The one moral to this story is that you should always listen to Connie Brockway. (As much as it pains me to admit it!) She warned me that if I read this book, I would be crying for WEEKS. Then my Uncle Buddy, a 6' 2" bastion of male machismo confessed that he had bawled like a baby when reading the end of the book. But I thought, "Hey, I watch ER every week! I'm tough! I can handle this!"
So I picked up the book and started crying during the PREFACE. Okay, I'm lying, I actually started sniveling when I was looking at the puppy pictures of Marley on the inside front cover. Perhaps Kevin Bacon said it best in MY DOG SKIP--"A dog is just a heartbreak waiting to happen." Until they invent dogs with the 90-year life spans of parrots, we all know there can be only one ending to a great dog story. And MARLEY AND ME is truly a great dog story.
But MARLEY AND ME won't just make you cry. It will make you smile and it will make you laugh out loud and it will make you wonder why you didn't think to write a book about your ill-behaved monster of a dog so you could warm the cockles of America and make a bazillion dollars. It will also make you remember all of those fine dogs who have blessed your own life through the years. Those with spirits so sweet they seemed almost human and those who ate your throw rugs, swallowed your diamond necklace, and dragged your Tampax out of the garbage for the neighbors to see.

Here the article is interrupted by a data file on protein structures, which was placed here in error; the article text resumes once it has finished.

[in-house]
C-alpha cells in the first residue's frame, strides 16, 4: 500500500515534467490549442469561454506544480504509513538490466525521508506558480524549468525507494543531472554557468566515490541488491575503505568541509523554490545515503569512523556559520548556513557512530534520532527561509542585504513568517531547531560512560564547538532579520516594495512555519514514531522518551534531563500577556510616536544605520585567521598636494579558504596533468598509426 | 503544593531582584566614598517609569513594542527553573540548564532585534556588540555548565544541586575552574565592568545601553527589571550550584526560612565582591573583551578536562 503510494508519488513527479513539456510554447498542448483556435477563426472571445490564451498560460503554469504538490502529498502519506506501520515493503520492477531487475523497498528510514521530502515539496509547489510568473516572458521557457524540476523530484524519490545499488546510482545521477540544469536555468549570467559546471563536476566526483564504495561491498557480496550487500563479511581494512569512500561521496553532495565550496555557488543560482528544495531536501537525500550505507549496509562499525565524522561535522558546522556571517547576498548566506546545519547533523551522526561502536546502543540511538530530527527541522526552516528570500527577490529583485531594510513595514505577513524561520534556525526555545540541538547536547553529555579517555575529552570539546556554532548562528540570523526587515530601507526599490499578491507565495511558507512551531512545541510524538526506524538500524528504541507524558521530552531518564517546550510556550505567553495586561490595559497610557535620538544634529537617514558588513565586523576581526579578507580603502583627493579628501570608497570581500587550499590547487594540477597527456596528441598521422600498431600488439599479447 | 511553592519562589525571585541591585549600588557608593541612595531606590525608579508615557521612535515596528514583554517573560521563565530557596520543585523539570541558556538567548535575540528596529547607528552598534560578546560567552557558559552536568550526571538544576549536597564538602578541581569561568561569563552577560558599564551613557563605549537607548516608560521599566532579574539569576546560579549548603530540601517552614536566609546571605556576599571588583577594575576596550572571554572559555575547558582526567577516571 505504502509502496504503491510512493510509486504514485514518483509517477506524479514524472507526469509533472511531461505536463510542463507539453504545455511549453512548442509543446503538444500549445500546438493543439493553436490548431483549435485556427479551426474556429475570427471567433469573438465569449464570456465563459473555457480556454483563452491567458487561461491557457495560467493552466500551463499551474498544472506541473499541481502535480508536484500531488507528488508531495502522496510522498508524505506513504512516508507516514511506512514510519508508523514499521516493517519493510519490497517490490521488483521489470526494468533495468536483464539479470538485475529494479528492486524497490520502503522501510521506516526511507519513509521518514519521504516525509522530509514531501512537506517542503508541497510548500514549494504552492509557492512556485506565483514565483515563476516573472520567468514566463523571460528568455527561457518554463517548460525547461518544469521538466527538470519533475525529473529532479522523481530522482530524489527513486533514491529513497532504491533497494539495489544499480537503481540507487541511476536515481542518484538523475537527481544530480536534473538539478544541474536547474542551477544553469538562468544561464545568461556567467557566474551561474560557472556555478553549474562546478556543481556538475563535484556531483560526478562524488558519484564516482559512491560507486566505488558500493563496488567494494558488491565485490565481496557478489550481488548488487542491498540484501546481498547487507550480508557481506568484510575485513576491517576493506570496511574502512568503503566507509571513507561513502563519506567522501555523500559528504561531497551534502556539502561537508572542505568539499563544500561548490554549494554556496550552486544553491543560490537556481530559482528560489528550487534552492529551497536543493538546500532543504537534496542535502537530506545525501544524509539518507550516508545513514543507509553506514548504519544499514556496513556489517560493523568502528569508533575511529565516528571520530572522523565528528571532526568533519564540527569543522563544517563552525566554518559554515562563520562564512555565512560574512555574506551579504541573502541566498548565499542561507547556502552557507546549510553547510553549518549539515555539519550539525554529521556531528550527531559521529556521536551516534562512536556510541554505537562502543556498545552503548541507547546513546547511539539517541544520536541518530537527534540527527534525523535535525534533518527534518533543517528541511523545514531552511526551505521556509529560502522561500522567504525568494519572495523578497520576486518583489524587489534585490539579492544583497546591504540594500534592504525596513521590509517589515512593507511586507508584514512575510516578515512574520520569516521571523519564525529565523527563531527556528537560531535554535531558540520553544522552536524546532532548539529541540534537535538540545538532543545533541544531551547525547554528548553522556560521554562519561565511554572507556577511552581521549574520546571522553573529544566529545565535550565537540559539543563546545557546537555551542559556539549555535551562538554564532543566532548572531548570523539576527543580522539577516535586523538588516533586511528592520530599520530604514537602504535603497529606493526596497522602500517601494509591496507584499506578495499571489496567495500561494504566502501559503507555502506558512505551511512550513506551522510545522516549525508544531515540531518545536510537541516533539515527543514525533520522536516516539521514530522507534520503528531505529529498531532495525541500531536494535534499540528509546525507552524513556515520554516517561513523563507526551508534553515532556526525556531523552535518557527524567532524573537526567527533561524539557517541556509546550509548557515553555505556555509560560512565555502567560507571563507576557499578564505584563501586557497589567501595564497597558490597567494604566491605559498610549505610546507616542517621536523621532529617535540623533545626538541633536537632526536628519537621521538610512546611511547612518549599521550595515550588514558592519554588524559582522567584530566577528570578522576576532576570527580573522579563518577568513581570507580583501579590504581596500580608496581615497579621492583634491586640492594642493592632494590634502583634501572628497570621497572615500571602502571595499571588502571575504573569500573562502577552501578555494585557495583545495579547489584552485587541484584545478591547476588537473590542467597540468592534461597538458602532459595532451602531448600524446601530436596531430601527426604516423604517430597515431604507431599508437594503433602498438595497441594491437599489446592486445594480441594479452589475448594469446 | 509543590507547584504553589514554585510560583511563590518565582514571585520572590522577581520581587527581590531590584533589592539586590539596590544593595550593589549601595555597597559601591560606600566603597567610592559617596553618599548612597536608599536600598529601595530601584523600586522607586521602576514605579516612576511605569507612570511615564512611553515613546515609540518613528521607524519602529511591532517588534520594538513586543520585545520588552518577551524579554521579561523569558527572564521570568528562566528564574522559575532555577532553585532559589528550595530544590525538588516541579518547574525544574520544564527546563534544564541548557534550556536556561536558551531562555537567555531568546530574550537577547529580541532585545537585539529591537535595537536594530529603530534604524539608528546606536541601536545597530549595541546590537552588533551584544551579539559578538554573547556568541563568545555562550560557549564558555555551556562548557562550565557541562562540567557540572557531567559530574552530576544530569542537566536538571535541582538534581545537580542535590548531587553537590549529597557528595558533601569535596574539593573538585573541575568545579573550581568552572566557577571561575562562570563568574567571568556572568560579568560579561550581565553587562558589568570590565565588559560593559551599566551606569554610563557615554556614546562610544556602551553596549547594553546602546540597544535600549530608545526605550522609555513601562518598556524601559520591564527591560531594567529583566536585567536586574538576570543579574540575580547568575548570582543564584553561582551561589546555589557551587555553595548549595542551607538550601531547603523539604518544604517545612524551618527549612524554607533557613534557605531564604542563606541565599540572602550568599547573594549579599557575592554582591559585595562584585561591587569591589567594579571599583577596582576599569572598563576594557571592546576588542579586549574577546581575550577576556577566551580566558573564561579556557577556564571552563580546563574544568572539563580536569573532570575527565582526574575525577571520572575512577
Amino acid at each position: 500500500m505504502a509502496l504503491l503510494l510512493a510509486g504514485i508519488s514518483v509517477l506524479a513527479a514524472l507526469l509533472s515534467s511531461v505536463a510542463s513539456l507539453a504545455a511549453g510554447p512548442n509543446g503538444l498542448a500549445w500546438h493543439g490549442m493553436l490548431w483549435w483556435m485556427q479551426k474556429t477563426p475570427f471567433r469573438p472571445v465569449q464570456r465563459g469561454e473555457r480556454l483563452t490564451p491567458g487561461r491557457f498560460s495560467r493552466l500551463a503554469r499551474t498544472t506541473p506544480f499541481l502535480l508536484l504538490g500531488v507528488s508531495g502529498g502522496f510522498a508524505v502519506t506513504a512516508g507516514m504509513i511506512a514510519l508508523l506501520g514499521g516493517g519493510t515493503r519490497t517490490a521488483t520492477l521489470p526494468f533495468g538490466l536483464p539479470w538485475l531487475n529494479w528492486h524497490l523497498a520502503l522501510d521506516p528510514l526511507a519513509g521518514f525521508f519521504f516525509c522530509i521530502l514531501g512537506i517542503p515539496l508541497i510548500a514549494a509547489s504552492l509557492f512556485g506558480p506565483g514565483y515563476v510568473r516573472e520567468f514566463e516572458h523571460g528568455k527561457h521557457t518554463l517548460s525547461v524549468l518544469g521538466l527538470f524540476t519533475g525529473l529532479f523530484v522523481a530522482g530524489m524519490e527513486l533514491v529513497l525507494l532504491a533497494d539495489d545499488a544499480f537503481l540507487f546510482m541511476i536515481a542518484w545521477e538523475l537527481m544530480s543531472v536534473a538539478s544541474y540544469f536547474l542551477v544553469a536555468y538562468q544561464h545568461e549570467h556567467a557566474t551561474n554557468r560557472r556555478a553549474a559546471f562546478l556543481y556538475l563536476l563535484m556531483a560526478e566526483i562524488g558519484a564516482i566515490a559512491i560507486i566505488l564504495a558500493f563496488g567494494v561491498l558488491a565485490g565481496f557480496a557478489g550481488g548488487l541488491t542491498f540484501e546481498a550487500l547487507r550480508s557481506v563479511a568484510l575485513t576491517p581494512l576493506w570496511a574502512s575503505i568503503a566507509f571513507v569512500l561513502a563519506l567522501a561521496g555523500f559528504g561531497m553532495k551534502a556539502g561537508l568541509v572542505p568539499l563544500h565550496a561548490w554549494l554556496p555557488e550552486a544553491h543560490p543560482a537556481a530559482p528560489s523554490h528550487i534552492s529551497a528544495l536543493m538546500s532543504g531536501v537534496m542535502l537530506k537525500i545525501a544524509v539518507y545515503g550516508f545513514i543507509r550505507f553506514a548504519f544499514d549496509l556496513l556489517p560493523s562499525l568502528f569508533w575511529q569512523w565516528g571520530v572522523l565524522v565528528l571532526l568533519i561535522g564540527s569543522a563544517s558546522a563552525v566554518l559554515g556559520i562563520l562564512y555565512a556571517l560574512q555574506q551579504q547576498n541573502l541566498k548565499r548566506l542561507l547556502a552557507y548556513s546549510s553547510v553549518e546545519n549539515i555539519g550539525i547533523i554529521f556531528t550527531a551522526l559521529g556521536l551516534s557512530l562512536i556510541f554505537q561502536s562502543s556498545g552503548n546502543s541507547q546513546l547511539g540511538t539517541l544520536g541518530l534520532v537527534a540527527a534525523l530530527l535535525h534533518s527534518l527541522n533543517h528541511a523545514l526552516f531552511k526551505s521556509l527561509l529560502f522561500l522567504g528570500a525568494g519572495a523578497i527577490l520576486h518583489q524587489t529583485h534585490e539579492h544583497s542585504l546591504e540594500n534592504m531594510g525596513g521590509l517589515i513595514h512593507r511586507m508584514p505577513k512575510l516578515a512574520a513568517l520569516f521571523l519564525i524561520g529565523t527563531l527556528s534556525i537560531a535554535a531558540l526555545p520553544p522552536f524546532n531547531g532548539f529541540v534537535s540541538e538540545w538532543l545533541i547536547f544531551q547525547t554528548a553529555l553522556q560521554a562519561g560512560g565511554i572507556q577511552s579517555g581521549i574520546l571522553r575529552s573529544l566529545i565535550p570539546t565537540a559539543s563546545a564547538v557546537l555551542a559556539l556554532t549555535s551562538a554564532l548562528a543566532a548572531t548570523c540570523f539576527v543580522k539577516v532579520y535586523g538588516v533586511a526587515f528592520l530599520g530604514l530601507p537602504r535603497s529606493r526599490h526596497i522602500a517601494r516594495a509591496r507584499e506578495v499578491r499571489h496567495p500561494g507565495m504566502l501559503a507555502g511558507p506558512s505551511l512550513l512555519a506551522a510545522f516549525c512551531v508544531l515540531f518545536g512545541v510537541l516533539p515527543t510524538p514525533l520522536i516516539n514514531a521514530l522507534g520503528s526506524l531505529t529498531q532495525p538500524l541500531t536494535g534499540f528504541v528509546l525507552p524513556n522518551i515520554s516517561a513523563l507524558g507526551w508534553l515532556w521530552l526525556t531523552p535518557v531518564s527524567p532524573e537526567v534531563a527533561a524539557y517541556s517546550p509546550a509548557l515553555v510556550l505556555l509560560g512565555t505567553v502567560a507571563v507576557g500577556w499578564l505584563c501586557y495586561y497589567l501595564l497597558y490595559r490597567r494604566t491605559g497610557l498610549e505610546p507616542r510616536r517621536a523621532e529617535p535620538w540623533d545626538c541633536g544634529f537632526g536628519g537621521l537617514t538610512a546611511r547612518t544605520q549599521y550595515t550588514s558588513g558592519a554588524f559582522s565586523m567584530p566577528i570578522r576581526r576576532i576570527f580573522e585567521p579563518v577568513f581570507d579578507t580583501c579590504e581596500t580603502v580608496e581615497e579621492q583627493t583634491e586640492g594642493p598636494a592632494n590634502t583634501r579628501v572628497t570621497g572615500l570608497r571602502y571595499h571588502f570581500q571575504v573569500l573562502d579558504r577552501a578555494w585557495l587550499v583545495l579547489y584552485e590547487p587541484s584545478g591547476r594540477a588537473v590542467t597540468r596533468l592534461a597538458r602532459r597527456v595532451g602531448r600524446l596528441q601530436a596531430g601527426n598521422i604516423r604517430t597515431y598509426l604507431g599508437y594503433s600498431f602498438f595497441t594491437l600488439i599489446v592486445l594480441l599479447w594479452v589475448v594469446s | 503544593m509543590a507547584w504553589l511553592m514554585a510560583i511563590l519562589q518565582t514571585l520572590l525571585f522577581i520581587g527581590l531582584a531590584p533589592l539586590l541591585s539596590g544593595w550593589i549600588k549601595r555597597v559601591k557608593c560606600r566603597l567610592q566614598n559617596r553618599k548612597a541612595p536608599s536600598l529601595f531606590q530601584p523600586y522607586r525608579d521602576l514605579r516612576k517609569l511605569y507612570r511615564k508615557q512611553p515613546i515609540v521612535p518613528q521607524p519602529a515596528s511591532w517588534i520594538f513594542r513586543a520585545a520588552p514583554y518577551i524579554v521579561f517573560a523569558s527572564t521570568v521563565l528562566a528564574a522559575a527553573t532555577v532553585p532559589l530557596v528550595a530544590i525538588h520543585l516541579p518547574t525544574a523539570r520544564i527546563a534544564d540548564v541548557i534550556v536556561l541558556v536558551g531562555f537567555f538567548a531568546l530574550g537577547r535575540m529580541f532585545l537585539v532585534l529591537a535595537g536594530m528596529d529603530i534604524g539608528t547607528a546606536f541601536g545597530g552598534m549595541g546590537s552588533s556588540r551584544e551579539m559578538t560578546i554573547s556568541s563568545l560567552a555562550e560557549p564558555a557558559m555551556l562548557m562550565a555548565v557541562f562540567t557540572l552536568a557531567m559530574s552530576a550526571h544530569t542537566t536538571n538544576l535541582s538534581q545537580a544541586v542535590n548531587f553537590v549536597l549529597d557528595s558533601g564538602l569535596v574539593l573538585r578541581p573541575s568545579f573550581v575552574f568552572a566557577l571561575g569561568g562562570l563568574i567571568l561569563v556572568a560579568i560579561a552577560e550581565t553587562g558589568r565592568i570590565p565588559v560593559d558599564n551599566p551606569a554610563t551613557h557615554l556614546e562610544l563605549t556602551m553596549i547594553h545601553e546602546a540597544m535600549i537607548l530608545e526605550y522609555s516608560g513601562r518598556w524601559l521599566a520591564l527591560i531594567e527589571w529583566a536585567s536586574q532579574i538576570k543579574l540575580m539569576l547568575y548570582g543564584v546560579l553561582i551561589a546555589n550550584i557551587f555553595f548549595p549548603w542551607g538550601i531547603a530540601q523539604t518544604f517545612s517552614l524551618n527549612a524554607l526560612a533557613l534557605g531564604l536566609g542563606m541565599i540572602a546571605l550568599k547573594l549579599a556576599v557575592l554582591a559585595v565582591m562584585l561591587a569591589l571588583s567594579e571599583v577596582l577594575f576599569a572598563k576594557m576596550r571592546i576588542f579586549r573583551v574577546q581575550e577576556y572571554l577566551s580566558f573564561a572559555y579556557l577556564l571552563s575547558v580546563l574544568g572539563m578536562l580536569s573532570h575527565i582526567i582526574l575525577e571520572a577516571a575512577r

MARLEY AND ME is more than a story about a dog. It's a story about the young marriage of John and Jenny and the changes they go through as they add not only Marley, but three precious children to their lives. John Grogan is a columnist and former editor of Rodale's ORGANIC GARDENING magazine. His prose is fine and spare and made me reluctant to put the book down. I read it in two lazy Saturday and Sunday afternoons and yes, I read the ending with a box of Kleenex sitting on my chest and Connie's number on my speed dial.
The true moral of Marley's story is that there is something fine and beautiful about loving something (and someone) who is imperfect. That perhaps more joy and delight can be found in embracing someone's flaws than in trying to "fix" them. And if nothing else, reading about Marley--a dog who was diagnosed as certifiably insane even by doggie standards--may make you appreciate your own dog (or especially your cat!) even more.